Note how this title tells the reader a great deal more about what they might find on the page — and whether it’s relevant to their geographic needs. We’ll discuss incorporating local elements below.

Is your title/header local? Remember that your potential clients have a habit of thinking locally, not legally. Good titles and headers often include a local element. You may want to go beyond the state level to get a more granular focus. 

For example, let’s say the scenario is this: A potential client for a personal injury firm in Nashville was injured in a wreck. However, she was on the phone when the wreck occurred. She’s concerned that she’s not going to be able to get compensation for that reason.

Some attorneys might choose a vague title like: “Compensation for car accident personal injury Tennessee”. This title sounds like a bunch of keywords thrown together.

Try something instead like: “Can I still get compensation for a car accident injury in Nashville if I was on the phone?” 

This title is much more descriptive. You’ve mentioned your specific geographic location instead of trying to compete for all of Tennessee. It directly addresses a potential client’s question. This title is likely a close match to a related query.

Avoid keyword-stuffed titles and headers.

You may have heard that your titles or headers should include certain kinds of keywords, such as multiple variations on terms like attorney (attorney, attorneys, lawyer, etc.). Or that law firm SEO requires stuffing as many keywords as possible into titles and headers and the body text on your website. Neither strategy is effective.

The “secret” to creating a good title or header is accurately summarizing what the page or section is about. For example, a criminal defense attorney in Philadelphia might have a page with information about drug possession charges.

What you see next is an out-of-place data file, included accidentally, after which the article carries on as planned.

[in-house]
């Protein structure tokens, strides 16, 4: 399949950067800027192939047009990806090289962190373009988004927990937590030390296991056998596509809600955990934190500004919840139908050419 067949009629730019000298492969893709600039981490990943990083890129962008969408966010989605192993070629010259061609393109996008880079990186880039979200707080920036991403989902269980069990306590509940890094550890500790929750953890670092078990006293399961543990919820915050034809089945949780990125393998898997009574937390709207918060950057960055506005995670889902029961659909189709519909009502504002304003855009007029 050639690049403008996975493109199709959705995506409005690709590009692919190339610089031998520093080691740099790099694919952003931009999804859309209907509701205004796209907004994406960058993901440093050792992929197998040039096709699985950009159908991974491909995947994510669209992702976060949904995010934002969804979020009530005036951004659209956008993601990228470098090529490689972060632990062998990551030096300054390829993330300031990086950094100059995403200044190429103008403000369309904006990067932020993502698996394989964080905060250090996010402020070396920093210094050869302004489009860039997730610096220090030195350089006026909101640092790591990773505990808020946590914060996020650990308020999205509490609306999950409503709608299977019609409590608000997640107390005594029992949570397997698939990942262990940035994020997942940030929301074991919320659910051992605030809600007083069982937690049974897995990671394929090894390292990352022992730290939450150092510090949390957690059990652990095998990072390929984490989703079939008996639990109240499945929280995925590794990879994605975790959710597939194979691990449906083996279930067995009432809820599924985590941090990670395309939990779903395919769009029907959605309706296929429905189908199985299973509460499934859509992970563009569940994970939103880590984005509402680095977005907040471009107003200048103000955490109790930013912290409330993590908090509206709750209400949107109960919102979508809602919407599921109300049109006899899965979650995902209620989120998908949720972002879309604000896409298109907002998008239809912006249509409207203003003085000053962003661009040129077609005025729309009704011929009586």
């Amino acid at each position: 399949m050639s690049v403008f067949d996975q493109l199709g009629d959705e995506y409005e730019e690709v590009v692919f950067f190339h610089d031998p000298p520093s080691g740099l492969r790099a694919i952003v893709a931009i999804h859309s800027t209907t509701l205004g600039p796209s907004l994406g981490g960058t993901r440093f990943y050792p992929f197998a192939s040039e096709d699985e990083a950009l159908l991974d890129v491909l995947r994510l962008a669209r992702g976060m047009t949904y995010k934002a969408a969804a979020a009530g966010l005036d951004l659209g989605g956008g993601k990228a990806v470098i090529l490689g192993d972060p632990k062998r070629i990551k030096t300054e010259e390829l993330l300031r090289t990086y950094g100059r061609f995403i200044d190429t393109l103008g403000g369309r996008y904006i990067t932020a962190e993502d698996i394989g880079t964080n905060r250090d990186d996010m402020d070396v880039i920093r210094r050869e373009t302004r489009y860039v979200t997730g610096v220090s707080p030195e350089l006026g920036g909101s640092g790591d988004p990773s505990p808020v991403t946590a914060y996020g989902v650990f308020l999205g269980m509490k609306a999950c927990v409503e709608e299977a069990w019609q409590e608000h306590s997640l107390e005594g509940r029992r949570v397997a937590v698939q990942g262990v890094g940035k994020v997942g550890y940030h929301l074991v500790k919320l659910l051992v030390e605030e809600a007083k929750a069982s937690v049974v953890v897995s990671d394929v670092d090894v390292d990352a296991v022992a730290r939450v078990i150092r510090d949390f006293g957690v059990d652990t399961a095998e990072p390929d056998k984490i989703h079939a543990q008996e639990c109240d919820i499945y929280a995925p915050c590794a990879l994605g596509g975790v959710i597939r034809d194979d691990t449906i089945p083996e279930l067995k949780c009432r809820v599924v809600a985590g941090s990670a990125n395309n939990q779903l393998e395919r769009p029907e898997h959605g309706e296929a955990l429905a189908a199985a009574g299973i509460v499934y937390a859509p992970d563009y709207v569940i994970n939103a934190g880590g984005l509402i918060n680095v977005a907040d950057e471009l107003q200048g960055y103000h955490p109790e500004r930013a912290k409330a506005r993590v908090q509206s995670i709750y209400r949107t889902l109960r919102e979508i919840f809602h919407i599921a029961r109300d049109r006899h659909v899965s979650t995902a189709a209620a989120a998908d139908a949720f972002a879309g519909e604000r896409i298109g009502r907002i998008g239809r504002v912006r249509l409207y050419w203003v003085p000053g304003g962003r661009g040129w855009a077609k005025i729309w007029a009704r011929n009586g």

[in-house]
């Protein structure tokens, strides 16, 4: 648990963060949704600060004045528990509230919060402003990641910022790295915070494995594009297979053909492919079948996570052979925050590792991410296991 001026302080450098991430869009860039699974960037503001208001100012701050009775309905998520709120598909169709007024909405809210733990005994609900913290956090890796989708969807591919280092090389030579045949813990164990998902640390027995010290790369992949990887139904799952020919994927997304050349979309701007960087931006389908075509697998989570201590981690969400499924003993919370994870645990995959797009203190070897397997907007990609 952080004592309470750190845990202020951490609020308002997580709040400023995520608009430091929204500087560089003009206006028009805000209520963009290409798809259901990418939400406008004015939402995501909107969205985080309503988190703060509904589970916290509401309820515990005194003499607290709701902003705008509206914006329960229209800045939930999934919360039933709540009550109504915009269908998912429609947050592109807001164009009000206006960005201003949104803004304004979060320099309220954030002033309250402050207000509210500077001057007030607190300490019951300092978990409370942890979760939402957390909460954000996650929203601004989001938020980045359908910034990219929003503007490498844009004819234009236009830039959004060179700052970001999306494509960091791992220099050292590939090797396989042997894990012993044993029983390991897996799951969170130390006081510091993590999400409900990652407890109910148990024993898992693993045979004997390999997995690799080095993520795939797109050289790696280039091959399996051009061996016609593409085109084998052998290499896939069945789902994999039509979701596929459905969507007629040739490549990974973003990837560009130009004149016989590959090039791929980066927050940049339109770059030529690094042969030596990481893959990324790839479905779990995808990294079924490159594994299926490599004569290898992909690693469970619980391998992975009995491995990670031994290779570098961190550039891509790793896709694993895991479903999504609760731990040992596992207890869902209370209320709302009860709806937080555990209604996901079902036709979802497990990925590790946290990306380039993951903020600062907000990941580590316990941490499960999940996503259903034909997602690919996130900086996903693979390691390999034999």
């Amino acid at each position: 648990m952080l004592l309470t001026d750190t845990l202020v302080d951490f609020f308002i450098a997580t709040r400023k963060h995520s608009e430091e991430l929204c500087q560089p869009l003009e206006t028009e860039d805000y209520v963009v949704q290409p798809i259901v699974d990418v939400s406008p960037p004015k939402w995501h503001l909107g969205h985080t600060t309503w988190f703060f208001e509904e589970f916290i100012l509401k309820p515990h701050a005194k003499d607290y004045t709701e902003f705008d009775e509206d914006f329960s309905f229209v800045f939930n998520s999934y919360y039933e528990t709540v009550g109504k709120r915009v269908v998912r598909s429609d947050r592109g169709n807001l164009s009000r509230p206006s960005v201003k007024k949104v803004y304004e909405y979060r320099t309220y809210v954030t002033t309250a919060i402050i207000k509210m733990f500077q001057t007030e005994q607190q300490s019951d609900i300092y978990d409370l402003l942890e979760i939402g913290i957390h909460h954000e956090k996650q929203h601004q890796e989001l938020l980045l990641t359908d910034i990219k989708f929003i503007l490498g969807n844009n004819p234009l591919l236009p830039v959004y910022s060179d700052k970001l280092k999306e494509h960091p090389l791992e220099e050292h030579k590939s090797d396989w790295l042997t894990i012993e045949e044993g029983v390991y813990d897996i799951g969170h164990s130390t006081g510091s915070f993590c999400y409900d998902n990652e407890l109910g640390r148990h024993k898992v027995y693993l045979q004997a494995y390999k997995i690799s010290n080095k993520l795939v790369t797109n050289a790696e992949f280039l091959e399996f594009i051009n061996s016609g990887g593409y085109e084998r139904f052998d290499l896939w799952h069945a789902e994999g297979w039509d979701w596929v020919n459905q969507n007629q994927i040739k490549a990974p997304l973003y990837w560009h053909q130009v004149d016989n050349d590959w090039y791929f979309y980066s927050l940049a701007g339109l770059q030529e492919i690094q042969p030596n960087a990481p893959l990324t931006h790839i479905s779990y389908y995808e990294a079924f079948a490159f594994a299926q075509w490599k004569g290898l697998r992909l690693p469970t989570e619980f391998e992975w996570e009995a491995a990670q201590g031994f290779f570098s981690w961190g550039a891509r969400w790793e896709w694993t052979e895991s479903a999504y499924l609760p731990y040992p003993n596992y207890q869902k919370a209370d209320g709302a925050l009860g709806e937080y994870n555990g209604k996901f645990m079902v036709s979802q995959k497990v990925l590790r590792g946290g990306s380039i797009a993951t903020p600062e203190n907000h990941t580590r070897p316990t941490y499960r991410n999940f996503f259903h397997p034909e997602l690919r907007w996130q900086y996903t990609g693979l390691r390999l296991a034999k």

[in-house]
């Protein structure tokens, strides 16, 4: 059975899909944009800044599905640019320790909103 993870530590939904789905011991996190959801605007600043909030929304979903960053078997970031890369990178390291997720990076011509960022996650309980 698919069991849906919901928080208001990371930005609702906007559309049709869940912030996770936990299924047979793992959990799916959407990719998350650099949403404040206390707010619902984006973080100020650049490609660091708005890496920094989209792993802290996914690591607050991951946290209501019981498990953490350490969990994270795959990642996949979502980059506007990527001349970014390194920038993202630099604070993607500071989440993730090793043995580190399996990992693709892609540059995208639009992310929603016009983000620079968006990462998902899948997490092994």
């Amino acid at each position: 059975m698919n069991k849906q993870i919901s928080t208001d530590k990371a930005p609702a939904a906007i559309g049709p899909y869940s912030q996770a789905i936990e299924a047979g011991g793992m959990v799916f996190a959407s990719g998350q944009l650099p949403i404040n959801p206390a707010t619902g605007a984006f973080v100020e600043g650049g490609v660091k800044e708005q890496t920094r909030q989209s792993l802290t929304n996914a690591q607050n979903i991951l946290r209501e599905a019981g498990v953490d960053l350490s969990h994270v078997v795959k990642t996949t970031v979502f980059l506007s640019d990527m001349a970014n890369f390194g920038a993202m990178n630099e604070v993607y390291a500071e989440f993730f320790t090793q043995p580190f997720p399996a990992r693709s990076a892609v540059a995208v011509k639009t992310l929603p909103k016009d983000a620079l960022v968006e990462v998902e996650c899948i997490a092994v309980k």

A good title for this particular page might be:

What You Need to Know About Fighting Felony Drug Charges in Philadelphia

A keyword-stuffed version of that title might look like this:

Philadelphia Criminal Defense Lawyer, PA Criminal Defense Lawyers, Philadelphia Criminal Defense Attorney, Philadelphia Criminal Defense Attorneys.

While the first title is quite informative, the second doesn’t tell you anything. It’s just a bunch of keywords. Keep in mind that Google has gotten wise to this kind of behavior and seeks to eliminate it from search results. If it’s not going to be useful to users who make a query about felony drug charges, it’s not going to be useful to Google. The search engine wants to keep its users, which means providing them with the best possible results for any given query.

Learn more about creating law firm webpage titles and headers the right way

Good titles and headers are important but often overlooked. However, when you craft your titles and headers with potential clients in mind, they help your potential clients find you. They can also guide potential clients to the information that you want them to consume. To learn more about developing compelling titles and headers, listen to our podcast episode: “How to Add Law Firm Webpage Titles & Headers the Right Way.”